What to Know About Buying Rental Properties

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Well, here we are, heading in to the end of January, and not much has changed in the marketplace since my newsletter last December. Inventory is still extremely low and the banks still have yet to announce a real plan for disposing of the estimated 1.6 million homes already in default that are set to hit the market (according to Core Logic). This has created an artificial short-term boost in home prices, due to simple economic supply and demand principles.

So since there isn’t much to update you on, I’m going to jump right into today’s topic – rental property.

Navigating all of these foreclosure markets has left most people confused about the best place to buy rental property. The following are some of the questions I’ve been seeing that prompted me to write this post:

  • Las Vegas is currently the largest foreclosure market in the country, and prices are so low that they don’t seem right! Is this the right place to buy and hold?
  • I want to buy in San Diego, but the returns just don’t make sense in comparison to buying out of state. Should I buy multi-units (for example, a duplex, tri-plex or four-plex) to compensate??
  • Downtown condos are so cheap right now, but how do I know if this is a good place to buy a rental?

The core issue that people have is that they often focus only on the price of the home and the rate of rental return or “cash flow” – not the quality of tenant.

Back in 2005, I was probably the biggest victim of this mentality when I purchased a 2,000 square foot tri-plex in Buffalo, NY for just $12,000. Yes, you heard me right – $12,000… The property needed about $20,000 in work, but properties in this area were renting for approximately $300/month a unit! Even with the extra renovations, talk about a return on investment!

On the day the first tenant moved into the property, a shooting occurred in the neighborhood and the tenant vacated immediately – not a promising start! The second tenant I got trashed the unit and was always either short on rent or behind in payments. This story goes on, but I think you get the picture!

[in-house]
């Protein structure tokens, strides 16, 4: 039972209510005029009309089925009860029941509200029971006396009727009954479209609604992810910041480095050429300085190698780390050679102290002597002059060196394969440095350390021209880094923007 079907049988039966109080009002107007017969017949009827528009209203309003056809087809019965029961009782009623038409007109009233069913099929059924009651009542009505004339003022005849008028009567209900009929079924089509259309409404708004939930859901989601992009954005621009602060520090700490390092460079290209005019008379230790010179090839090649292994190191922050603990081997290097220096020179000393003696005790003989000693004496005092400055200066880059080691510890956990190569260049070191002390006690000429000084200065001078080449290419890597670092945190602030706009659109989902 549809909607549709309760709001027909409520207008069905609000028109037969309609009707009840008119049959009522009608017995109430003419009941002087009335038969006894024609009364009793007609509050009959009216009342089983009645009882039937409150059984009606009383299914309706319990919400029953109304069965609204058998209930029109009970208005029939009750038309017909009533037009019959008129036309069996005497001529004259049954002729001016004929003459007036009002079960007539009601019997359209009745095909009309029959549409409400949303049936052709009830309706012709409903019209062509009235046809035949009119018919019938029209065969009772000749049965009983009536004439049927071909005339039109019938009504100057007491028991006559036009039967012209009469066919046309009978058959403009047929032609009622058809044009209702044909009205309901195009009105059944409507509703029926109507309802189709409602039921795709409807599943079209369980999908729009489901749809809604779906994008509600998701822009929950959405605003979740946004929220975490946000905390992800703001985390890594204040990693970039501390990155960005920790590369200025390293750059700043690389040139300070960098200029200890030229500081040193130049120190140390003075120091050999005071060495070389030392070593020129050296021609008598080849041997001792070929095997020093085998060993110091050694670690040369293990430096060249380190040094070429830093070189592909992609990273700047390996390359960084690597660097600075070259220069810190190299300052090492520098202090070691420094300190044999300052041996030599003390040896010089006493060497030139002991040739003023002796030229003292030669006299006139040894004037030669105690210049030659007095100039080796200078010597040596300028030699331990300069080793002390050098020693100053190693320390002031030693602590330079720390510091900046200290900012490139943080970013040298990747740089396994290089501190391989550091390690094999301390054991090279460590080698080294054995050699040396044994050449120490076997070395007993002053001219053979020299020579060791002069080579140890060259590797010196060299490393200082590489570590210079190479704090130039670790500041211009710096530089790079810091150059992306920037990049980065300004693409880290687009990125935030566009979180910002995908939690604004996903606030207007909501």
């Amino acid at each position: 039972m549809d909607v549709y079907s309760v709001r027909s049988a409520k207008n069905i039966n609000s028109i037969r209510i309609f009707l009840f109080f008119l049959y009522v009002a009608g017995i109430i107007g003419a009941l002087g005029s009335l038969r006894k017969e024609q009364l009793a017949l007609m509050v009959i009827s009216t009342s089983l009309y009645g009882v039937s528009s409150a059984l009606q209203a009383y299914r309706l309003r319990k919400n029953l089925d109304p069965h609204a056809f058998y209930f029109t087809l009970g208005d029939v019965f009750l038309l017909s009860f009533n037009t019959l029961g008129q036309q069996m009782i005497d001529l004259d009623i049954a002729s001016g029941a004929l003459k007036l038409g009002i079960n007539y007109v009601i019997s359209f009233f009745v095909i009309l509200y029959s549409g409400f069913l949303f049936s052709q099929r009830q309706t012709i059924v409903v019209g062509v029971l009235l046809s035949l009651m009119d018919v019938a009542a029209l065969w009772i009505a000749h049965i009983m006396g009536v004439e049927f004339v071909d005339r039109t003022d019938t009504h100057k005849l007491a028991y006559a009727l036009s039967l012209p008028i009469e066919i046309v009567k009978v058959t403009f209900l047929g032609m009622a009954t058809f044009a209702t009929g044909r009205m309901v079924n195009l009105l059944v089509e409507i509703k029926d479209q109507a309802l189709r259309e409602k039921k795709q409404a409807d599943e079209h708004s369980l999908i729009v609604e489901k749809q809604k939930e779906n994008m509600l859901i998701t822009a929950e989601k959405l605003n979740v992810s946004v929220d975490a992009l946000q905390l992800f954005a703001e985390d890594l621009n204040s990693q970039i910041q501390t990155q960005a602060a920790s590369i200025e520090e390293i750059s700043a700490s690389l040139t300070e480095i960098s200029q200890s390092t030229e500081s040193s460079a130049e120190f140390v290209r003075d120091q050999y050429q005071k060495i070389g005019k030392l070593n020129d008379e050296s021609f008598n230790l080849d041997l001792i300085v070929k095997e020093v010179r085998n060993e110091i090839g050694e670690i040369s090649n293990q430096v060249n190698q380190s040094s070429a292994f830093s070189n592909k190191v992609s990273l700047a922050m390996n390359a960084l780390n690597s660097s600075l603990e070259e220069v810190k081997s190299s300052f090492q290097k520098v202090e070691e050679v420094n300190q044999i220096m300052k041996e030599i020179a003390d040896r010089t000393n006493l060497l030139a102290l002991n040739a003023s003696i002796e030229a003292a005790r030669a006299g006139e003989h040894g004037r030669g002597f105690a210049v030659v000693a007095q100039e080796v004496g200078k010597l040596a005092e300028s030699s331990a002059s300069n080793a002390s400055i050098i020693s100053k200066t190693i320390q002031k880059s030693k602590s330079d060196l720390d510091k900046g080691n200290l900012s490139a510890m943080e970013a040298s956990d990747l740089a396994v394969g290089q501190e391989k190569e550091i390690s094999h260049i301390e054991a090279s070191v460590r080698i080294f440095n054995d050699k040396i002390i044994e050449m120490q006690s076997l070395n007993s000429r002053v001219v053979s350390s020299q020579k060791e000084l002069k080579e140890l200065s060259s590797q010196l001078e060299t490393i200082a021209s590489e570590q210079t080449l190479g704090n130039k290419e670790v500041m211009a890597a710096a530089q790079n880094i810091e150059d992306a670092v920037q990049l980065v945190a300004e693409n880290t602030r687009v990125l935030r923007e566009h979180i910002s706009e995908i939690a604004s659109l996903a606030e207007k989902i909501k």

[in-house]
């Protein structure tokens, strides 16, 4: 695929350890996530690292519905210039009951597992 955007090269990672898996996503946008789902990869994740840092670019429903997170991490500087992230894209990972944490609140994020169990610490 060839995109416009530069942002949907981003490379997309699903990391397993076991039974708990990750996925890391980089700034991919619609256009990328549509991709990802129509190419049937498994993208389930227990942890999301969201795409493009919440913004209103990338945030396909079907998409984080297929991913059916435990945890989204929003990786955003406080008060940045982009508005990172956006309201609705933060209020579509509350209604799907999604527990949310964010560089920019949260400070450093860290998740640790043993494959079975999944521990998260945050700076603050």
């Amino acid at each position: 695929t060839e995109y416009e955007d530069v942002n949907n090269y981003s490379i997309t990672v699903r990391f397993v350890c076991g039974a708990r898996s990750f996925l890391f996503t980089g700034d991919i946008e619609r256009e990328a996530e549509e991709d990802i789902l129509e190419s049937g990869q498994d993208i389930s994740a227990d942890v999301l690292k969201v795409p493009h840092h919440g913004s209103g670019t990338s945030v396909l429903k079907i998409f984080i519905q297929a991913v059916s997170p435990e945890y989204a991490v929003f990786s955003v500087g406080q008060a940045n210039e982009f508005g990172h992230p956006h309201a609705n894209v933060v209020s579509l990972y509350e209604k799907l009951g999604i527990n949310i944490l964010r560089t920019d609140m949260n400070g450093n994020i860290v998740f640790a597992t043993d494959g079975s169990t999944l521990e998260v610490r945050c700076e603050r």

The moral of the story here is that you must do your due diligence on the area surrounding your rental property.  For example, what is the job market like in the area? Is the area economically stable?  If all the jobs in your area are dependent on a single employer, or if your chosen neighborhood has high crime statistics, think twice about buying property in the area.

Next up, the question on buying multi-units to increase rental revenue.

My feeling on multi-unit properties is they can be a great investment, but only when purchased at the right price, in the right area. In comparison to a single family residence, however, tenants in multi-unit properties lack the “pride of ownership” felt by single family home residents.

For this reason, you’ll see far more turnover in an apartment complex then on a single family home. You’ll also find that tenants take better care of your single family homes than your multi-unit properties.  I’ve had far more success with my single family rental properties, as excessive turnover and damage leads to extra expenses and creates lapses in your lease periods (costing you even more money…).

Finally, with regards to downtown condos, my advice is the same as with buying multi-unit rental properties. If you can get the units for the right price and in the right locations, they can also be a great investment. However, when it comes to condos in general, I like to stay away from them as rental properties.

Here’s why:

  • When you own a condo, you must pay a higher homeowners’ association (HOA) insurance premium then with a single family home
  • Almost all lenders require what is called an “HOA Certification” to verify the type of occupancy (“owner occupied” or “rental”) in a condo complex. If a high percentage of your neighbors have already converted their units into rentals, it will be much harder for your buyer to get financing when you go to sell.
  • The HOA can go bankrupt, putting your investment at risk.
  • You can pay your mortgage on-time for years, but if your neighbors foreclose, this will tremendously affect your value and your buyer’s ability to get financing.

Are there times when buying condos makes sense?  Absolutely, but be sure you’re going into these deals with a good awareness of the risks and rewards associated with condo rental properties